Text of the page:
United States Department of Defense United States Department of Defense

DoD News

Bookmark and Share

 News Article

Pentagon, U.S. State Department Monitoring Georgian Situation

By Gerry J. Gilmore
American Forces Press Service

WASHINGTON, Aug. 8, 2008 – The Defense Department is closely watching developments in South Ossetia, in the former Soviet republic of Georgia, a senior Pentagon spokesman said here today.

News reports cite Russian tanks crossing the border into South Ossetia and of fighting between Georgian troops and rebels in and around Tskhinvali, South Ossetia’s capital city.

“We’re monitoring it very closely,” spokesman Bryan Whitman said of the situation during a briefing with Pentagon reporters.

Georgia declared its independence from the then-Soviet Union in 1991. However, many South Ossetia residents continued to profess Russian allegiance.

Whitman said about 130 U.S. military and civilian personnel are currently located near the Georgian capital of Tbilisi, helping train Georgian troops for an upcoming deployment to Iraq. All the Americans are accounted for, and none has been injured, Whitman said.

The U.S. State Department is the lead U.S. agency regarding the situation in South Ossetia, Whitman said. The State Department is “in close contact with senior Russian and Georgian officials. We’re urging Moscow to press South Ossetia’s de facto leaders to stop firing,” Gonzalo R. Gallegos, acting deputy spokesman for the State Department, said yesterday during a Washington news conference.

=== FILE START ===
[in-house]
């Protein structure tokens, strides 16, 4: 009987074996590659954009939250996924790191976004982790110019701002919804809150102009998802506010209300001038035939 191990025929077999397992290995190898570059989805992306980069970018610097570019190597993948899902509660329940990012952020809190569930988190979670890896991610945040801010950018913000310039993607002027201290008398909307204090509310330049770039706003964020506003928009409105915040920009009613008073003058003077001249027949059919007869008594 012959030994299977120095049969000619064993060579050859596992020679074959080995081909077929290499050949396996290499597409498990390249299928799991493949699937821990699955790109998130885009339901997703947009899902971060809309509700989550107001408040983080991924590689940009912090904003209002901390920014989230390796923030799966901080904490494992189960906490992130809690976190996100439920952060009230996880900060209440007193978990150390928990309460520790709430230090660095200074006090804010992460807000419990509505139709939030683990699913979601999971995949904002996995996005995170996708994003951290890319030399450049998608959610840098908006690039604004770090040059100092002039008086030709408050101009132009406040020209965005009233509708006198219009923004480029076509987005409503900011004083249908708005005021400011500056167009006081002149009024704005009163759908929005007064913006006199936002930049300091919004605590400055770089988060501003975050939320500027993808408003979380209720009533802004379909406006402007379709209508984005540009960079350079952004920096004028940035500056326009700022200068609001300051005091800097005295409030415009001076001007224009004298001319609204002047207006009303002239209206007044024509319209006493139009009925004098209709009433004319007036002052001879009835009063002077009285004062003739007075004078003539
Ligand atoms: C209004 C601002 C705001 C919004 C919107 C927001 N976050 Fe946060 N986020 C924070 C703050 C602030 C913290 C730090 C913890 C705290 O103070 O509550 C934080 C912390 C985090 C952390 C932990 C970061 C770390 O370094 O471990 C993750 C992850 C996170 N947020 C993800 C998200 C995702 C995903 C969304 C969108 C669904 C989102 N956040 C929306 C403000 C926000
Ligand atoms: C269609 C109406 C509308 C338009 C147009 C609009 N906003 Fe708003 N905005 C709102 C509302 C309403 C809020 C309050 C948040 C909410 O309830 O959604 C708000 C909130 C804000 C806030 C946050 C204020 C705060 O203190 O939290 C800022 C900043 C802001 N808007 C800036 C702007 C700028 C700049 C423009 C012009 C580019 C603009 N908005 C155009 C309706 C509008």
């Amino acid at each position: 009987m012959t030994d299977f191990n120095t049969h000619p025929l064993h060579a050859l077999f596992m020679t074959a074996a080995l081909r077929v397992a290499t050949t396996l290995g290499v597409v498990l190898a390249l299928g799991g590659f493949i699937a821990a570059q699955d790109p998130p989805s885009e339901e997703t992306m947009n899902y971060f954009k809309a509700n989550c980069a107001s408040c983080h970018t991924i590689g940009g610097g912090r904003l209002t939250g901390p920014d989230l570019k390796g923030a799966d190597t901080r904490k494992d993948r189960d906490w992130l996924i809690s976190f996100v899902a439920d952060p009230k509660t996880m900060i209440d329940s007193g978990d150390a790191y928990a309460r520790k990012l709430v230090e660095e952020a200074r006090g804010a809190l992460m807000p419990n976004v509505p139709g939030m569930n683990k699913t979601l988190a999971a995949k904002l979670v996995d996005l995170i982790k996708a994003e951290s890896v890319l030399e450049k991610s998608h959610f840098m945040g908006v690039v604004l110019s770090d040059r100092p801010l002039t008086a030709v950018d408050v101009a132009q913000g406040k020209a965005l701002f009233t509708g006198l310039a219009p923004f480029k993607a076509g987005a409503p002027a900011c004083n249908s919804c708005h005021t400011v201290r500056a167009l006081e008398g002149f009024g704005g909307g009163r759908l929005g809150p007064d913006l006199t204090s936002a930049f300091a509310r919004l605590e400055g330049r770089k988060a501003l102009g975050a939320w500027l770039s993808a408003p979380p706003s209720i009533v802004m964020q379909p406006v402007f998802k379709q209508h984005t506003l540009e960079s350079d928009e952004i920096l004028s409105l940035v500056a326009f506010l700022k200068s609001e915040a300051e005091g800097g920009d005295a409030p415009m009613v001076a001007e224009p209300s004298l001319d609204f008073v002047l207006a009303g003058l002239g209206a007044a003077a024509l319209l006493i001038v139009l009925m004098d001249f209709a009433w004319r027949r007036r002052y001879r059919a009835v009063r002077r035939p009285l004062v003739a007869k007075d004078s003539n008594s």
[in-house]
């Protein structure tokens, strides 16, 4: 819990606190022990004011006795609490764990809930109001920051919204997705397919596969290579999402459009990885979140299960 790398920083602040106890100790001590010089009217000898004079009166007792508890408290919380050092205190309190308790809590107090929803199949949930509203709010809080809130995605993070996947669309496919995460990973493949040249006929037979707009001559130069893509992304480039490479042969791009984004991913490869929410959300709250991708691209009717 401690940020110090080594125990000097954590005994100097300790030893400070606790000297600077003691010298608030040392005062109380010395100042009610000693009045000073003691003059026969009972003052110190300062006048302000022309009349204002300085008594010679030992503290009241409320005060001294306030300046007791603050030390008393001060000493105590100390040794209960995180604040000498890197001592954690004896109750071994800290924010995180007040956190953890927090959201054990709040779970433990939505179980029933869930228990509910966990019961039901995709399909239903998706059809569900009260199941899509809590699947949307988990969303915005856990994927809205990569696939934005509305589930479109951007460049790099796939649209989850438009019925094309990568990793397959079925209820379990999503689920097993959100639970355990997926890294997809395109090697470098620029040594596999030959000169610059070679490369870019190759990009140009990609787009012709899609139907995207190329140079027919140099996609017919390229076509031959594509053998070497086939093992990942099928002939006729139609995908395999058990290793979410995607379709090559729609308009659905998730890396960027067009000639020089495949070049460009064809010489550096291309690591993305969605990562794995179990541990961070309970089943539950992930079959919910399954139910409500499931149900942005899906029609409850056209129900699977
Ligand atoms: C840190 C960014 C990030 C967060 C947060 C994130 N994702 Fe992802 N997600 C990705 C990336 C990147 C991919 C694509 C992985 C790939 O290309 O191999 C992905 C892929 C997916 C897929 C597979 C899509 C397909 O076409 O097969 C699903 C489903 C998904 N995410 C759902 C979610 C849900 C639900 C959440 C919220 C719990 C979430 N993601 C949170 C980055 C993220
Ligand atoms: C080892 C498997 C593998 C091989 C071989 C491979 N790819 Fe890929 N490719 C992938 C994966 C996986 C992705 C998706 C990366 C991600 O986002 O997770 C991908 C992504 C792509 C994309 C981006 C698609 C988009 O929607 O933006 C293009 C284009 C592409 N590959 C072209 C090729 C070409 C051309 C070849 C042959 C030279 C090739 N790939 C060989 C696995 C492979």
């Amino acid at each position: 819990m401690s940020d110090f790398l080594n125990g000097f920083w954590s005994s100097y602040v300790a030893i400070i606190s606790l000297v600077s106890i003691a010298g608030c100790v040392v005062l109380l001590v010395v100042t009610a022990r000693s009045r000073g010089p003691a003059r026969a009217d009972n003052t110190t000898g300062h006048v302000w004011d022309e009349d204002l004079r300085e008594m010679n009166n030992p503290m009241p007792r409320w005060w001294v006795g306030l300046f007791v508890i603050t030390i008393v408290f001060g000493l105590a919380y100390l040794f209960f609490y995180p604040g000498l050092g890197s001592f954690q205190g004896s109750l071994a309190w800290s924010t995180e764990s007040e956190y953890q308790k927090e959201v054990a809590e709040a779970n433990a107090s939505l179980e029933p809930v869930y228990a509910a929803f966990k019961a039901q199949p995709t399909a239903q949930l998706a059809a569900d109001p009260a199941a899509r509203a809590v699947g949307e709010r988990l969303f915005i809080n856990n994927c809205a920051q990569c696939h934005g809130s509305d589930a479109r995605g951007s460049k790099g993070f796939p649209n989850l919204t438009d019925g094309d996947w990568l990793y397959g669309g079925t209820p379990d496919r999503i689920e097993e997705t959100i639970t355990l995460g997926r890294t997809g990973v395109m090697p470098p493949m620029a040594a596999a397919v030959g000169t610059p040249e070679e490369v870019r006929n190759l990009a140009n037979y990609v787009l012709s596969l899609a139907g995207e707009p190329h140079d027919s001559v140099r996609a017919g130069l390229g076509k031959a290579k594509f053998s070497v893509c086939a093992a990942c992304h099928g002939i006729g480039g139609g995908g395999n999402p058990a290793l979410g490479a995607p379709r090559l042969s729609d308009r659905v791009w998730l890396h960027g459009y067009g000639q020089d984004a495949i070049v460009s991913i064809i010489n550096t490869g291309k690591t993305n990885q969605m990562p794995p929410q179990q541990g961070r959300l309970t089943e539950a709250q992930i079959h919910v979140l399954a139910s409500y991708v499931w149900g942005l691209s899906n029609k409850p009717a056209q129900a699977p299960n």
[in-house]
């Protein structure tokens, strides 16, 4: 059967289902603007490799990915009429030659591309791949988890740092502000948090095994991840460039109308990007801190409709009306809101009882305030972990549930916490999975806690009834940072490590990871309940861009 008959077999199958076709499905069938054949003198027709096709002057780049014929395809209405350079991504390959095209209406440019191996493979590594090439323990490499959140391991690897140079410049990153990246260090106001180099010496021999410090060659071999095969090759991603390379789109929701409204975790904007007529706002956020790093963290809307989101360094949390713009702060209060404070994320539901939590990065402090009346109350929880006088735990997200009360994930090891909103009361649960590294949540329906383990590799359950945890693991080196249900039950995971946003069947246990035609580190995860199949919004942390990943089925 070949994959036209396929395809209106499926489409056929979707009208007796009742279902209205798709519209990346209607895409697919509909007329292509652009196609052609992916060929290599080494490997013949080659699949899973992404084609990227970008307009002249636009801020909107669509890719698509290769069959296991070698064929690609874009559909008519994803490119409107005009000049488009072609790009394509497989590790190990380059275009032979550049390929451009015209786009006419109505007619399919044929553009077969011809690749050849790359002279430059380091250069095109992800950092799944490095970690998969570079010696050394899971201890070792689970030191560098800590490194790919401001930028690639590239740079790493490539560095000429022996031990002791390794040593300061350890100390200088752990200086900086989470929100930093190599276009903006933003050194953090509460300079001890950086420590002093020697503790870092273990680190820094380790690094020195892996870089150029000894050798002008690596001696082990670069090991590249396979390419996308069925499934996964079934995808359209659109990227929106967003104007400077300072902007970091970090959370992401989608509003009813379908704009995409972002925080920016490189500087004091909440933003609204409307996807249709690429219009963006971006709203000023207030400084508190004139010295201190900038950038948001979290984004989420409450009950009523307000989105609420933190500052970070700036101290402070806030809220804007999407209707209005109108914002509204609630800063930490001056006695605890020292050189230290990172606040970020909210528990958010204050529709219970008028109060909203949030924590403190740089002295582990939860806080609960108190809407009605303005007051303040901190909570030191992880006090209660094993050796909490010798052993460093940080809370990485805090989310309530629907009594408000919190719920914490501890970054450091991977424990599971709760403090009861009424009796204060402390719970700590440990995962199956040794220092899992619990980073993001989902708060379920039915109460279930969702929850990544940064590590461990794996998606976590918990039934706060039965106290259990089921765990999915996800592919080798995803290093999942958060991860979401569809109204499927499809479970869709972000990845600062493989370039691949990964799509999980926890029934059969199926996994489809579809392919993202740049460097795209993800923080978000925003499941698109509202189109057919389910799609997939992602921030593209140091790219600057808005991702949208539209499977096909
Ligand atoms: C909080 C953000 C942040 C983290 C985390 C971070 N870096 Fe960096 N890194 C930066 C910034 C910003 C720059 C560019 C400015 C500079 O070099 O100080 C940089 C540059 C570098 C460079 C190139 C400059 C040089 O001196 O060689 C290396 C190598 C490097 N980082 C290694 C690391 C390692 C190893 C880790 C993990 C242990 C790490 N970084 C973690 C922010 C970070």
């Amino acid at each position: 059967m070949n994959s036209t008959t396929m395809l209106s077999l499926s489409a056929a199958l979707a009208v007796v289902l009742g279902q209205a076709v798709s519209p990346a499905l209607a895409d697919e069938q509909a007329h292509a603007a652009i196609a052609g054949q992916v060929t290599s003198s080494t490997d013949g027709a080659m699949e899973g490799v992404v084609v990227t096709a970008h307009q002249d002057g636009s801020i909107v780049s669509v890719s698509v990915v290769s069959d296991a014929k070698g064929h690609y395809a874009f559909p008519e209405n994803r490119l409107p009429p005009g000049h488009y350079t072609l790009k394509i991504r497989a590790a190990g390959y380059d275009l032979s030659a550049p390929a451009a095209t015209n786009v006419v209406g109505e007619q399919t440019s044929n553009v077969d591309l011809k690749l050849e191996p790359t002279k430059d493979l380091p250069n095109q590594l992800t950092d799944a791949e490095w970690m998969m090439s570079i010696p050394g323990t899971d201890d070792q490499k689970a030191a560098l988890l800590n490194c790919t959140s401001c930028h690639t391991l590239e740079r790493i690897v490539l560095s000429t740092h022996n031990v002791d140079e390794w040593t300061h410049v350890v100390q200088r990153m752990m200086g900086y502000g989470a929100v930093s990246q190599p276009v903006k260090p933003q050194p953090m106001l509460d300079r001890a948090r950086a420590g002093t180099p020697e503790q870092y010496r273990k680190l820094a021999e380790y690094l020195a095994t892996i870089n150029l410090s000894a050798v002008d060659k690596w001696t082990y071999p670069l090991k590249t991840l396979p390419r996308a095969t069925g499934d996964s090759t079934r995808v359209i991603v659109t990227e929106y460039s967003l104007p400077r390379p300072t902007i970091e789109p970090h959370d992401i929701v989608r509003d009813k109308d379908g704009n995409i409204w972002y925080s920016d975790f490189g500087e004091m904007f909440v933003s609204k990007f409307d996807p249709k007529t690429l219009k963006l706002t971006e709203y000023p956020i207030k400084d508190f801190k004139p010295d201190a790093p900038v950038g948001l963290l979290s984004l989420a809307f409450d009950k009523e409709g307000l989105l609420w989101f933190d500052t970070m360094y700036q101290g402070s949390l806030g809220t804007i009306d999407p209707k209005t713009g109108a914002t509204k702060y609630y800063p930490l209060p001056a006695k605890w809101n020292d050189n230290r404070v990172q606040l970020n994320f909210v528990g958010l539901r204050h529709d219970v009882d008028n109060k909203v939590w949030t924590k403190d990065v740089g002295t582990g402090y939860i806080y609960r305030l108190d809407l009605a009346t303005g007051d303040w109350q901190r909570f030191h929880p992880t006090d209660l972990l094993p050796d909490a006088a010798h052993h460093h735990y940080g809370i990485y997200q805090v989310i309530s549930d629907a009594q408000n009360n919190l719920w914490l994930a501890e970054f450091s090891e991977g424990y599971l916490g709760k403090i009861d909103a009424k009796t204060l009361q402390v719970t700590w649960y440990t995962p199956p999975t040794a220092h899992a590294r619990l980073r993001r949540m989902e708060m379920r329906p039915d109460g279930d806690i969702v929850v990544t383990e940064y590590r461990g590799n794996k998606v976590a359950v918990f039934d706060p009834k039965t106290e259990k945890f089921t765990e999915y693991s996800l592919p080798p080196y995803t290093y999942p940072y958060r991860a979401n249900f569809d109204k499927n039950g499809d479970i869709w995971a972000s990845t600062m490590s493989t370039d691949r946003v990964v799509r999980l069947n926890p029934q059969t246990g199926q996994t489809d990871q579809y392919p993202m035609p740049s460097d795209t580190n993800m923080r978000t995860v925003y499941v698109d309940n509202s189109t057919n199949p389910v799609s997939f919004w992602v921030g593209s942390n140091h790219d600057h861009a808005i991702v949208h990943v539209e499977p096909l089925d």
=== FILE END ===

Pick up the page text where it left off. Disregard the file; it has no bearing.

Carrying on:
At the same time, senior U.S. diplomats are “urging Tbilisi to maintain restraint,” Gallegos said.

“We’re very concerned about the situation,” the State Department spokesman said. “We call for an immediate end to the violence and for direct talks between the parties.”

Gallegos rebuffed a reporter’s question as to which side started the fighting. “It’s important that both sides stop firing, that they sit down and they discuss this in a peaceful manner,” he said.

At the NATO summit meeting held earlier this year in Bucharest, Romania, the United States urged the alliance to offer the path of NATO membership to Georgia and Ukraine, both former Soviet Union republics. The Russian government has often voiced its displeasure about the concept of eastern European countries joining NATO, especially former members of the Soviet Union, like Georgia and Ukraine.

In a NATO statement released today, Secretary General Jaap de Hoop Scheffer cited his concern over the events. The secretary’s statement also called for “an immediate end of the armed clashes and direct talks between the parties.”

U.N. Secretary-General Ban Ki-moon also issued a statement yesterday expressing his concern about the mounting violence. In his statement, the senior U.N. official also urged all parties “to refrain from any action that could further escalate the situation and threaten the stability of the region.”

Contact Author

Related Sites:
U.S. State Department Background Note on Georgia

Additional Links

Stay Connected